Cody Franson is a really big player in stature; he is Shea Weber’s size with really good hands and good offensive abilities. He has been maybe a little slower in development than we thought, but he has all the skills and once he puts his total game together, he’s going to be a really good player. We are going to have a hard time keeping him off our team.

Teemu Laasko is a primarily a defensive defenseman, though he did score his first two goals of this season in the last game. It’s making the adjustment to North America for a lot of these European players who come over. The first quarter of the season I think he’s been pretty good, with some highs and some lows. He looks like he is starting to reach a pretty consistent level and his play has shown that recently. So we look for his next quarter and the second half of the season to be even better than the first part of the season. Beyond the defensemen, which forwards from the Milwaukee roster are turning heads? Excluding Hornqvist and Jones.
DP: We think we’ve got a lot of good call-up players for this year at the forward position and we also think we have a lot of prospects for the future. At center we have three guys who are playing well. Cal O’Reilly, who was fifth in the league in scoring last year, is now leading the league in assists this year. We think it’s only a matter of time before he gets a look up here. Mike Santorelli is probably the most improved player that we have down in Milwaukee. His confidence is really high and he’s starting to be one of the best offensive players in the American Hockey League. Certainly something we need up here eventually in Nashville is more offense and if Mike keeps producing down there in Milwaukee, again he is another player who we will take a look at sooner rather than later. Nick Spaling is a coach’s dream type of player. He is very sound in all of the fundamentals and little details. He can play the wing or he can play center. It’s his first year in Milwaukee and we will see how the second half of the season goes, but as far as the first half I don’t think we could be anymore pleased in how he has adapted to the pro game and what his potential looks like. Again, in the next couple of years I’m sure he is on the right track to becoming a full-time Predator. Are there any other prospects who have been surprising this year?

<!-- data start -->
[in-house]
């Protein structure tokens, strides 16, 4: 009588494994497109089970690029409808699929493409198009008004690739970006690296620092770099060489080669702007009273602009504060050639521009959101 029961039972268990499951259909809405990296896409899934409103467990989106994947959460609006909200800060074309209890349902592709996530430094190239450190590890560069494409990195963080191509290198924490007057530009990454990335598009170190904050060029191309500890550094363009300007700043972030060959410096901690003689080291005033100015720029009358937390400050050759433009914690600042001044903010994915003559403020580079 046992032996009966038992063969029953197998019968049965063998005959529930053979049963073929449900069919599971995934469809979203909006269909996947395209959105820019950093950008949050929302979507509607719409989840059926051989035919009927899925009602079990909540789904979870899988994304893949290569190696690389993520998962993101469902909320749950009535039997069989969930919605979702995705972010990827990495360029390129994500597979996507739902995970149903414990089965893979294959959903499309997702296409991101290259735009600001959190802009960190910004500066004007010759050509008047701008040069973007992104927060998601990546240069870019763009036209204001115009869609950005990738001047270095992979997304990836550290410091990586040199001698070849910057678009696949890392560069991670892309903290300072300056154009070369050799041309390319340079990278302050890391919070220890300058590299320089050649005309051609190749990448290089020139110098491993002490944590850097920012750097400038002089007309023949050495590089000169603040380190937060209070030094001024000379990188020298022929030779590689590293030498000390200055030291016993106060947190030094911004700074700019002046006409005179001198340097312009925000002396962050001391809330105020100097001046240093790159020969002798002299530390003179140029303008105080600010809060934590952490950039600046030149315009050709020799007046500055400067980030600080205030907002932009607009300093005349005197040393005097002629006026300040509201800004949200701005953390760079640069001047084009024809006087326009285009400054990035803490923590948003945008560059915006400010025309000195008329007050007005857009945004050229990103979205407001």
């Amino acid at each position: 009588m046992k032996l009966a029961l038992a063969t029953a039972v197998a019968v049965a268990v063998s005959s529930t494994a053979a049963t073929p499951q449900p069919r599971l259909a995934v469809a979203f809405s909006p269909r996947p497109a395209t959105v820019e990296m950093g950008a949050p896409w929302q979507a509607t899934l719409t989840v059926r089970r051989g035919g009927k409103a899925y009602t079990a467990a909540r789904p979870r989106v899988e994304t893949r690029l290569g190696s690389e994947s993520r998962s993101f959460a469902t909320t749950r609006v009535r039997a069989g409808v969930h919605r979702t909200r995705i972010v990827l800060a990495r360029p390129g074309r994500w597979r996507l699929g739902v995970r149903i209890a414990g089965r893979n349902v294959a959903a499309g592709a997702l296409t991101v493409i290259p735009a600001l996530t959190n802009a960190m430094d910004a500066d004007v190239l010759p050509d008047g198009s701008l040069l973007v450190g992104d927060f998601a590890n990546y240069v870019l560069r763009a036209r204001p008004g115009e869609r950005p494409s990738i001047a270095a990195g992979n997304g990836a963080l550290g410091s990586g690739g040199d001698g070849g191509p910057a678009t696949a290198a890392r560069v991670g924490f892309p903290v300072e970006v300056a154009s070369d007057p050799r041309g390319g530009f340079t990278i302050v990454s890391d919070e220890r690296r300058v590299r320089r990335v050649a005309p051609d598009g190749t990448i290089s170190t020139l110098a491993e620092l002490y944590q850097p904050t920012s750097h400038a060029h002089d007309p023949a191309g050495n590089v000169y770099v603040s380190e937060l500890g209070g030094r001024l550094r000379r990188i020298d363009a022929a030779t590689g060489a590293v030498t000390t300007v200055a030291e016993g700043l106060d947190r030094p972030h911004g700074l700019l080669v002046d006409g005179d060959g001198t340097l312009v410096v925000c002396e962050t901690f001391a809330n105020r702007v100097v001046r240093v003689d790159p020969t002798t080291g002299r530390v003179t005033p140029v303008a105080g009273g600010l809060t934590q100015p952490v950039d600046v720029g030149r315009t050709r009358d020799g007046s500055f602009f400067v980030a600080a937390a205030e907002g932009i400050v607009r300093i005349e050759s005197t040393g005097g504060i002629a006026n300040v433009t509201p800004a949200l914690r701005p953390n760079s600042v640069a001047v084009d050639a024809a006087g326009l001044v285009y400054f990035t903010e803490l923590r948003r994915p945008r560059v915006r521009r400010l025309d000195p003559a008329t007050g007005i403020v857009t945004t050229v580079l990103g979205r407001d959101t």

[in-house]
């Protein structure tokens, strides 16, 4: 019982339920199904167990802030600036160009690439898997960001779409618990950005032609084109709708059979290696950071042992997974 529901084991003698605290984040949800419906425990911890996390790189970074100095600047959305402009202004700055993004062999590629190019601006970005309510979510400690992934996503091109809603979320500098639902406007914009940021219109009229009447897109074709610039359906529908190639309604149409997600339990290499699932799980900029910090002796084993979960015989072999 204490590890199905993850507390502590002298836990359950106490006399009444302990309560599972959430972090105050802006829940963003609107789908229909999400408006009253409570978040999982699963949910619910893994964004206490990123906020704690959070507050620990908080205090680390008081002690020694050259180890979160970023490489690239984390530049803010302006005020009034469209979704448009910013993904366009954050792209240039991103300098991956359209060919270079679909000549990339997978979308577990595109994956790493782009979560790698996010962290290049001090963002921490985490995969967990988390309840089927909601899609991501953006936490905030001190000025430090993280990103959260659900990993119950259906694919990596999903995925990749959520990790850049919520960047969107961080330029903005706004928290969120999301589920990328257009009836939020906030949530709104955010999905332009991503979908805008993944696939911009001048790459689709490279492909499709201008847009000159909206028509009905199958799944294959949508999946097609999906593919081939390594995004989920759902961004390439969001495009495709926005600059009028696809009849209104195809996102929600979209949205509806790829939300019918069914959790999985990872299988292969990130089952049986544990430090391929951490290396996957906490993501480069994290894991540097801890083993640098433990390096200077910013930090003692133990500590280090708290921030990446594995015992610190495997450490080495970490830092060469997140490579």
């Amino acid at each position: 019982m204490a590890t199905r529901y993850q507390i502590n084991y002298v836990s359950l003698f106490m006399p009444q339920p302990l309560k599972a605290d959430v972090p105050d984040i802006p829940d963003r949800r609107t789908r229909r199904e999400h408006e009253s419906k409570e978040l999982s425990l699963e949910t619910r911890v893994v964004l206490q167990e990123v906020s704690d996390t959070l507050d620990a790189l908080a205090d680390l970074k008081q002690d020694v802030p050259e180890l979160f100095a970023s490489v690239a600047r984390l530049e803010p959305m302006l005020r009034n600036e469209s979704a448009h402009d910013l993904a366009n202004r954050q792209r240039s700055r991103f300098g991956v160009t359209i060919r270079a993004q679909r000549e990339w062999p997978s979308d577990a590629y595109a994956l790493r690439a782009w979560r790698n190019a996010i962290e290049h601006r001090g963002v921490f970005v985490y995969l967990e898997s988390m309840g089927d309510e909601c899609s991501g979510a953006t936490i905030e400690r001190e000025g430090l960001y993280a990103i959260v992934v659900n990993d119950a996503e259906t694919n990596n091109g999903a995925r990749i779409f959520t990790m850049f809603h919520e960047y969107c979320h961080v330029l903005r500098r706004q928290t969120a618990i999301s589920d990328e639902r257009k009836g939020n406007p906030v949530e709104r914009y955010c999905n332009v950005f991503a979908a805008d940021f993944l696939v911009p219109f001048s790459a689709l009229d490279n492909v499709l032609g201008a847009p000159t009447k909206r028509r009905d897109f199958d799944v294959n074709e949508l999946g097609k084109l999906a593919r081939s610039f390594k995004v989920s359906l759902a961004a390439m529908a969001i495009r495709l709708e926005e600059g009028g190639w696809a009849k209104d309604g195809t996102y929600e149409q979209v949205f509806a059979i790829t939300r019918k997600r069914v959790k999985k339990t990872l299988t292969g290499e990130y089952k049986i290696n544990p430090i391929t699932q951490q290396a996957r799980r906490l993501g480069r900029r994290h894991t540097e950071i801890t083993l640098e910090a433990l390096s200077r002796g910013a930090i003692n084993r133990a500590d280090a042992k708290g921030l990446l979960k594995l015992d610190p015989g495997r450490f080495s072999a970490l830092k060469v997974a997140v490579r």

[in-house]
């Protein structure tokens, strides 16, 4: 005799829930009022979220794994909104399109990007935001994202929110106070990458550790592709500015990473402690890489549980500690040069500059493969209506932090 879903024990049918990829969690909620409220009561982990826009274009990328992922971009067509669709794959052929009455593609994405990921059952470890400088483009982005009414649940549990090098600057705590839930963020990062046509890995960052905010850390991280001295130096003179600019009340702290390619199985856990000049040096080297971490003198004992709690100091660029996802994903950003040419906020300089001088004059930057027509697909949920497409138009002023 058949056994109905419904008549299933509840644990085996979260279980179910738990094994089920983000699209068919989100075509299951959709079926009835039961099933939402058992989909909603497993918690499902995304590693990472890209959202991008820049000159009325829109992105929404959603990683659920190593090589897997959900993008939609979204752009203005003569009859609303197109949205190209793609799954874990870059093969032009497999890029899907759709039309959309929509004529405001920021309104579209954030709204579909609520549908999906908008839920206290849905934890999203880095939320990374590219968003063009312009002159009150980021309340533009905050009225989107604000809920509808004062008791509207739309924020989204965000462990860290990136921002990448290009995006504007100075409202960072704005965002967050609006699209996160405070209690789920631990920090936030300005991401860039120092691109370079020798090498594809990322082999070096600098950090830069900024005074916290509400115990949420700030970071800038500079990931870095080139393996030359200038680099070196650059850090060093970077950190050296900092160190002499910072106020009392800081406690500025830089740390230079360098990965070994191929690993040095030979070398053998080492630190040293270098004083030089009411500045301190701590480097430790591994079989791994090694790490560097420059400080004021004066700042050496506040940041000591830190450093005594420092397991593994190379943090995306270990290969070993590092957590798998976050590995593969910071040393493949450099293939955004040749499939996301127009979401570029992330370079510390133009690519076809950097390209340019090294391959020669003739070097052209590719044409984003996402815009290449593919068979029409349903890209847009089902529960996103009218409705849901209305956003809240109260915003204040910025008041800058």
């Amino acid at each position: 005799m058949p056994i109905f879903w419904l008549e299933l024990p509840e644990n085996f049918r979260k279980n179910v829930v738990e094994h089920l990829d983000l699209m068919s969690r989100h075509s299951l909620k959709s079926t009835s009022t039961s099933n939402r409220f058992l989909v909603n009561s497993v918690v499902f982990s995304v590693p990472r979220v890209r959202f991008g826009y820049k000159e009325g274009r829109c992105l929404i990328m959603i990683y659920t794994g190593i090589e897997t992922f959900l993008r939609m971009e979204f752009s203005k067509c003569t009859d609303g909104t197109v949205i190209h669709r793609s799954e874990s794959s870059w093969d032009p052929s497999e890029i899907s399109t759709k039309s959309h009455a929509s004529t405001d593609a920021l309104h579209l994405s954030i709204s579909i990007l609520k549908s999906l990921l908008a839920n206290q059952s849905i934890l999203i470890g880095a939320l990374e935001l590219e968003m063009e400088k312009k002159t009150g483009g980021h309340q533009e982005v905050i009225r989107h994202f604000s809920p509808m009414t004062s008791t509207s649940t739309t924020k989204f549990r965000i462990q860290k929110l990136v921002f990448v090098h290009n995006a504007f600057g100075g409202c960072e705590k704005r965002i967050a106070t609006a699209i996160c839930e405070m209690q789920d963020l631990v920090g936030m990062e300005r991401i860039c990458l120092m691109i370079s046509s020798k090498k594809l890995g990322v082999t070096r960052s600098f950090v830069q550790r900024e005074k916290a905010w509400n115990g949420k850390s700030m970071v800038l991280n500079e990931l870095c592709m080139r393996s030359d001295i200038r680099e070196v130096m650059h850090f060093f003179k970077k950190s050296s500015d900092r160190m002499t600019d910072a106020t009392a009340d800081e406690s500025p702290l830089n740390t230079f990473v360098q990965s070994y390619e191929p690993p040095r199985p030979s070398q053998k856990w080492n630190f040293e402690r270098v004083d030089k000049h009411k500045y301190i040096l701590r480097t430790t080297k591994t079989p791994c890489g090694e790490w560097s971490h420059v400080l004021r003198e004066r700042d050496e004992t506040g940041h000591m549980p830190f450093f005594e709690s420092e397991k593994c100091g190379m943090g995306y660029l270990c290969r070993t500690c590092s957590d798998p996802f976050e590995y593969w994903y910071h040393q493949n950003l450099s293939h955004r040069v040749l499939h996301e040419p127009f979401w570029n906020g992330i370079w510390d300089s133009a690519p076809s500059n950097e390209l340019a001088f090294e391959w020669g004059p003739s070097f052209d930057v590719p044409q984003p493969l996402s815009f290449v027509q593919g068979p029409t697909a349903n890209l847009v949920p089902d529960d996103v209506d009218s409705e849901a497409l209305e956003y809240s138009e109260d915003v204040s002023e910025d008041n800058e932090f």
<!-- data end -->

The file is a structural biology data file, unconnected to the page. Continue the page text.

DP: In college we think a couple of the kids we have in Notre Dame, Ryan Thang and Ben Ryan, and in Minnesota, Ryan Flynn. We think they are good solid players that can contribute to a winning team. They are still young but we think they are Predator-type players—hard-nosed guys, guys with enough skill to be successful as pros. So they are coming along. They are higher draft picks – from the second half of the draft – but they are guys we think will have the chance to play.

Blake Geoffrion is having his best year ever in college; being more confident, being more successful and making a higher contribution to his team. Unfortunately, he got hurt with a high-ankle sprain and it has kept him out of action for awhile, but again, the future looks good for the Brentwood, Tennessee native. Since the new salary system was implemented, across the league there seems to be a higher emphasis being placed on teams developing their own talent from within. What are the benefits of a strong developmental system?
DP: The NHL has a salary cap but each team, including the Predators, has a budget. Realistically, being in the market we are, our budget is going to be below the max. We are going to be one of the lower teams or hopefully somewhere in the middle of the salary cap based on our revenue. There is absolutely no other way for us to be successful than to draft well and develop our young players because the young players represent one big thing in a cap situation; in all reality, they will be the lowest contracts that you bring on to your team. So we need the veterans and star players that command and get the high money and we need them complemented by the young and upcoming players because of their salaries and this has been somewhat of a model we have used all along in the last 10 years. But it becomes more important now that we are in a cap situation.